In consideration of the peripheral shape of the edge, when the shape has a concave or convex shape, the vertex v′ can be also arranged at a position where the volume change after the edge removal is the minimum. When the periphery has an Scharacter shape, the vertex v′ can be arranged at a position where the volume change amounts on both sides of the edge are equalized. In this case, the position of the vertex v′ is deviated to either one of the ends of the edge in the case of the concave or convex shape. In case of the Scharacter shape, the vertex v′ is arranged in the middle of the S character. Thus, both of an effect to suppress the volume change and an effect to absorb the continuous changes like an S character by the plane can be achieved.
For example, an area having a small Scharacter shape like a saw tooth can be approximated by one plane in a general shape. A portion having a large change except the Scharacter shape can be approximated by a shape which is closer to the original shape. In the approximation in which the shape has a priority, such a setting is also possible. The approximating methods can be selectively used in accordance with the intention of the user.
It is also possible not to change the vertex position remaining after the edge removal from the vertex position before the edge removal. That is, in the example shown in FIGS. 4A and 4B, after the edge e(v_{1}, v_{2}) was removed, only the vertex v_{1 }is left as a new vertex v′ without changing the position from the position before the removal. This is effective means when it is desirable not to move the position of a target vertex because the target vertex exists at a contact point with the other model or the like.
When the edge is evaluated and removed and the new vertex in association with the edge removal is determined in the steps up to step S5, a process regarding the texture adhered to each plane of the polygon model is executed in step S6. FIGS. GA and 6B schematically show examples in which image data (texture) is allocated to a certain plane on the polygon model. FIG. 6A shows a polygon model itself comprising vertices V_{1 }to V_{8}. It shows that when an edge e(V_{3}, V_{6}) shown by a broken line is removed from the model shown in the left diagram, the model is approximated to a shape shown in the right diagram.
FIG. 6B shows a state in which a texture is adhered to the polygon model shown in FIG. 6A. In this instance, for easy understanding, image data based on a portrait is used as a texture. Coordinates vt_{1 }to vt_{8 }in FIG. 6B correspond to the vertices v_{1 }to v_{8 }in FIG. 6A, respectively. FIG. 6B, therefore, shows that the coordinates vt_{1 }to vt_{8 }in the diagram on the left side are changed as shown in a diagram on the right side in association with the removal of the edge e(V_{3}, V_{6}) in FIG. 6A.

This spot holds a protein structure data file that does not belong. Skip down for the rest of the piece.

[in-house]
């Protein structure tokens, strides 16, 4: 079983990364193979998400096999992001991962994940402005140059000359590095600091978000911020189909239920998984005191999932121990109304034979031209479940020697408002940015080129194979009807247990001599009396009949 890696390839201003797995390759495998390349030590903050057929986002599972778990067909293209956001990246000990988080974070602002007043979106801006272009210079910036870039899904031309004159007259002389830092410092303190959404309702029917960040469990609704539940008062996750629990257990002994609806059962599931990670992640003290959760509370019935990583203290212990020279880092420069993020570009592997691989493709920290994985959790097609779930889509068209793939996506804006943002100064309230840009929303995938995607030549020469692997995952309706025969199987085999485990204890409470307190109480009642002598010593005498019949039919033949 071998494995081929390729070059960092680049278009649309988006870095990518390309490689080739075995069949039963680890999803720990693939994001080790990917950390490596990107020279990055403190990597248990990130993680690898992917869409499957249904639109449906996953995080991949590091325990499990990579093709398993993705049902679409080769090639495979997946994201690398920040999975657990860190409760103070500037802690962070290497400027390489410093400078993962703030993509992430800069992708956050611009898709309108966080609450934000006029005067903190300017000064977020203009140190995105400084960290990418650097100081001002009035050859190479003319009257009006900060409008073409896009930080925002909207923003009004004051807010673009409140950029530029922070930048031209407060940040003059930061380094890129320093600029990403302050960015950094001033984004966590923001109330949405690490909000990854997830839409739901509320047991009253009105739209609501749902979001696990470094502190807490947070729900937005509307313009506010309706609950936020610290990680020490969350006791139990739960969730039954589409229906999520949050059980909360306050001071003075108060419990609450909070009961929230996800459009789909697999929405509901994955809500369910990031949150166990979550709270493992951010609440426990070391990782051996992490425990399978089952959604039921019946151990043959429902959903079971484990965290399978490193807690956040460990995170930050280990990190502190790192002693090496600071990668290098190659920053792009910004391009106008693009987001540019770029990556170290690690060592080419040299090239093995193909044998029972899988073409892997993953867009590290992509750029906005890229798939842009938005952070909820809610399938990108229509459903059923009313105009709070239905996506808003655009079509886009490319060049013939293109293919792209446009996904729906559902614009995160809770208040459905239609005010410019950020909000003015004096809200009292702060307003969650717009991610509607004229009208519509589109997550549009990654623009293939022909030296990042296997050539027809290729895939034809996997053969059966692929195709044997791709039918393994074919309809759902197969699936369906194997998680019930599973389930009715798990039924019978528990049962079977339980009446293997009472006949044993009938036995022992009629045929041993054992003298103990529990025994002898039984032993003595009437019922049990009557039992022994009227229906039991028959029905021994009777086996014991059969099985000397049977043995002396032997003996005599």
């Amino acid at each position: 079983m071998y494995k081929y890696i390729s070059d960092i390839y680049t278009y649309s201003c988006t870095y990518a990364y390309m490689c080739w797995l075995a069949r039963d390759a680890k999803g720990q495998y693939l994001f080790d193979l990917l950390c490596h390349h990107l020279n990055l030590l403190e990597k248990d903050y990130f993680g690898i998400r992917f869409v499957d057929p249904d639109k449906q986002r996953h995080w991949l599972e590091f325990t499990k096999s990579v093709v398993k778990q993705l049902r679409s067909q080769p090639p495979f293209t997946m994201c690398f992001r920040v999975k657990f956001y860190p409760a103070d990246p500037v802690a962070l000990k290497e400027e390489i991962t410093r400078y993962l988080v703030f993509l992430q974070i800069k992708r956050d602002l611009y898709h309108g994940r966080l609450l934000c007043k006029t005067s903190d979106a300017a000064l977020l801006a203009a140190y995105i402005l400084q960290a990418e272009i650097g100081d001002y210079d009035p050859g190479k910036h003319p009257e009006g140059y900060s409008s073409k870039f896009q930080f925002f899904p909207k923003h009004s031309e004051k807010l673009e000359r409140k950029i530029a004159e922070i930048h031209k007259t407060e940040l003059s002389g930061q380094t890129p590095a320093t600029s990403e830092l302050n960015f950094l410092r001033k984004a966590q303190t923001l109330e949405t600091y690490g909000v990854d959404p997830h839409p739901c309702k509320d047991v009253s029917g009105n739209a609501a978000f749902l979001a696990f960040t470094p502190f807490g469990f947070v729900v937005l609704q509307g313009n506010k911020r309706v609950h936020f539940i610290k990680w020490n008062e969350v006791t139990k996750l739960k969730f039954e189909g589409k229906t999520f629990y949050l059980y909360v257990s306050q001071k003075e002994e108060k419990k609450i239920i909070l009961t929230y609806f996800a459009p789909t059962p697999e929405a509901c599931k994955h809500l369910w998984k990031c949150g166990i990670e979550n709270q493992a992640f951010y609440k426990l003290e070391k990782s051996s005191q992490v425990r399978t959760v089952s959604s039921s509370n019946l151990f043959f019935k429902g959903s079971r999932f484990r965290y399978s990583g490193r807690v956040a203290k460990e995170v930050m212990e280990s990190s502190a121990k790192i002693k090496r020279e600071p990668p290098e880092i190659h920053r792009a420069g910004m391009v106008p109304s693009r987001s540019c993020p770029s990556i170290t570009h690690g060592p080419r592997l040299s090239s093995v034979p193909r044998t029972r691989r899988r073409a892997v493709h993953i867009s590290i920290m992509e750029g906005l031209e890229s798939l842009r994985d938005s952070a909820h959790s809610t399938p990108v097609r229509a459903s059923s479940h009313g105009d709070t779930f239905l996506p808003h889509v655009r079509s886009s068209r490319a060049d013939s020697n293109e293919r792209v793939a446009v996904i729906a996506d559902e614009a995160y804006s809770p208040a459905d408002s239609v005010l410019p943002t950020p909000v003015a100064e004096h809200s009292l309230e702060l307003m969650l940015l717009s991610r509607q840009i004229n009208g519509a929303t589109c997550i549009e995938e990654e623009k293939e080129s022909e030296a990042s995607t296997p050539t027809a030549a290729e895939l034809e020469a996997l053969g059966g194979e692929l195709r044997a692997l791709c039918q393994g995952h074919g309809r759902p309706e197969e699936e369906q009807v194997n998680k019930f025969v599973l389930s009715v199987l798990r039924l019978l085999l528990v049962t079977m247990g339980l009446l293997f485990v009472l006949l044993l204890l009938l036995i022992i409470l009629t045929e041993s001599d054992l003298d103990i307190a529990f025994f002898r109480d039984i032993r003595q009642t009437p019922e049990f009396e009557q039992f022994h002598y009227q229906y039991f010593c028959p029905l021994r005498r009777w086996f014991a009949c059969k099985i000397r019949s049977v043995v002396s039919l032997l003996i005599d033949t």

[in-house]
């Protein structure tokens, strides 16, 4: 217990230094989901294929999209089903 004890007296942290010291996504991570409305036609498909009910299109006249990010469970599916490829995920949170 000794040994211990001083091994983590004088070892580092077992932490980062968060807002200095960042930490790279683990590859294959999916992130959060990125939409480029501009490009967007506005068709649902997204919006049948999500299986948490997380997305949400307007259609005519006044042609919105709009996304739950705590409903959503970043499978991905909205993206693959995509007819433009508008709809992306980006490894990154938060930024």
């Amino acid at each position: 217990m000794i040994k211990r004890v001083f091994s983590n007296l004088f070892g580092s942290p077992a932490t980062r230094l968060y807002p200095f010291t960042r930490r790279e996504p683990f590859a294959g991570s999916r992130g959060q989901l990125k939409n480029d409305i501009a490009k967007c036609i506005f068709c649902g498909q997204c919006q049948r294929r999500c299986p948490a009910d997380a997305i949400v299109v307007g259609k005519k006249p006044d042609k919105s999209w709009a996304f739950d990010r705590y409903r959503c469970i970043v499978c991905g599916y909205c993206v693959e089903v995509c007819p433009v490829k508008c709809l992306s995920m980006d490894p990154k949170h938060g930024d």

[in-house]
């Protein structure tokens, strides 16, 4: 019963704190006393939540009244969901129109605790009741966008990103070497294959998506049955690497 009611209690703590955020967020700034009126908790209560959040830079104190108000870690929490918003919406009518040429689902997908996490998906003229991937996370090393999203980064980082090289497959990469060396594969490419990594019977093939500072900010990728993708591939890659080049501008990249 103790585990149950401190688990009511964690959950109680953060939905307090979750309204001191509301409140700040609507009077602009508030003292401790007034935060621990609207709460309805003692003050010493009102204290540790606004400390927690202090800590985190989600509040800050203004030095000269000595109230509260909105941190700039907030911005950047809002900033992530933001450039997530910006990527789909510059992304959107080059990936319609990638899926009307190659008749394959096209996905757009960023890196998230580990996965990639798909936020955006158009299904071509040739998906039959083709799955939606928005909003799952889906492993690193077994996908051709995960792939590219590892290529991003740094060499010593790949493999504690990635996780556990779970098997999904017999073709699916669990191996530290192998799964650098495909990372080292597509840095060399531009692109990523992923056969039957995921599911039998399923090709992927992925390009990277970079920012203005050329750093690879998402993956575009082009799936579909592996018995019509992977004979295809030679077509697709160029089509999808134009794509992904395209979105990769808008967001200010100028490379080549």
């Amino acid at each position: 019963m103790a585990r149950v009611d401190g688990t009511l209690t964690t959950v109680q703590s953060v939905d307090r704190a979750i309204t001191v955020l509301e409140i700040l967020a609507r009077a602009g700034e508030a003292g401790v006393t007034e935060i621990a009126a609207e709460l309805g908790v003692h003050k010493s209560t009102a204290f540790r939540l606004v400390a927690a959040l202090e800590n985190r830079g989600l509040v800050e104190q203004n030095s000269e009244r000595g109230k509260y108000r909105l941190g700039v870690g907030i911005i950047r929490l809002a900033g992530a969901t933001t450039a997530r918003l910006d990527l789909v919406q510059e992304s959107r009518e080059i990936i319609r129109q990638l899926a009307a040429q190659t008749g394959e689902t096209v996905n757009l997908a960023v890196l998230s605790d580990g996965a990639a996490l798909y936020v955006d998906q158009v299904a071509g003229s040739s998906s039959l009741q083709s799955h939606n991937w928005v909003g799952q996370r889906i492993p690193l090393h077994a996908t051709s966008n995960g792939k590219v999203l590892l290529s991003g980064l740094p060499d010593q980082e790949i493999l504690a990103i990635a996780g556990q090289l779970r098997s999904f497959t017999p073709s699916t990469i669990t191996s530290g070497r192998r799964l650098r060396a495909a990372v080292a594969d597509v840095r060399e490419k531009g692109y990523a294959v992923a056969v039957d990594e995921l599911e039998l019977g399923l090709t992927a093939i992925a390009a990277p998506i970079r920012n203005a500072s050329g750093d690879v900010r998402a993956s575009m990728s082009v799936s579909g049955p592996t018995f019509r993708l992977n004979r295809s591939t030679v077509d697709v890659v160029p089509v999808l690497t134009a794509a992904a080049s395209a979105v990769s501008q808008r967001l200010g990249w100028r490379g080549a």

The vertex V_{6 }is removed by the approximation of the polygon model and the two vertices v_{3 }and v_{6 }in this model are integrated to one vertex V_{3}. In association with it, by removing the edge e(v_{3}, v_{6}) comprising v_{3 }and v_{6}, triangular areas on both sides including the removed edge are lost. In this instance, unless the loss of those triangular areas is considered, the image data comprising the texture coordinates Vt_{3}, Vt_{4}, and Vt_{6 }and the image data comprising Vt_{3}, vt_{5}, and Vt_{6 }are lost.
As shown by the texture in the diagram on the right side in FIG. 6B, therefore, it is necessary to execute an integration and a position movement to the texture in accordance with the approximation of the edge removal. Thus, the continuous image data on the approximated model surface can be reproduced.
In this example, the vertices v_{3 }and v_{6 }are integrated on the polygon model and the vertex v_{3 }remains. The remaining vertex V_{3 }is set to a vertex V_{3}′. The position of the vertex V_{3}′ is arranged at a predetermined distribution ratio t on the coordinates between the edge e(v_{3}, v_{6}) comprising V_{3 }and v_{6 }before approximation. In this case, the coordinates of the vertex v_{3}′ can be calculated by ((1−t)×V_{3}+t×V_{6}). When 0≦t≦1, the distribution coefficient t exists on the edge straight line of the edge e(v_{3}, v_{6}) before approximation and, when t<0 or 1<t, t exists out of the edge e(v_{3}, v_{6}). By changing a value of t, therefore, a shape change amount after the model was approximated by the edge removal can be controlled.
As mentioned above, the vertices v_{3 }and v_{6 }are integrated on the polygon model and are set to the vertices v_{3}′ and V_{3}′ is arranged between the vertex v_{3 }and the vertex v_{6}. The texture coordinates vt_{3 }and vt_{6 }corresponding to those two vertices are, therefore, also integrated to the coordinates Vt_{3 }after approximation and are set to coordinates vt_{3}′. The coordinates vt_{3}′ are arranged between the coordinates Vt_{3 }and vt_{6 }before approximation.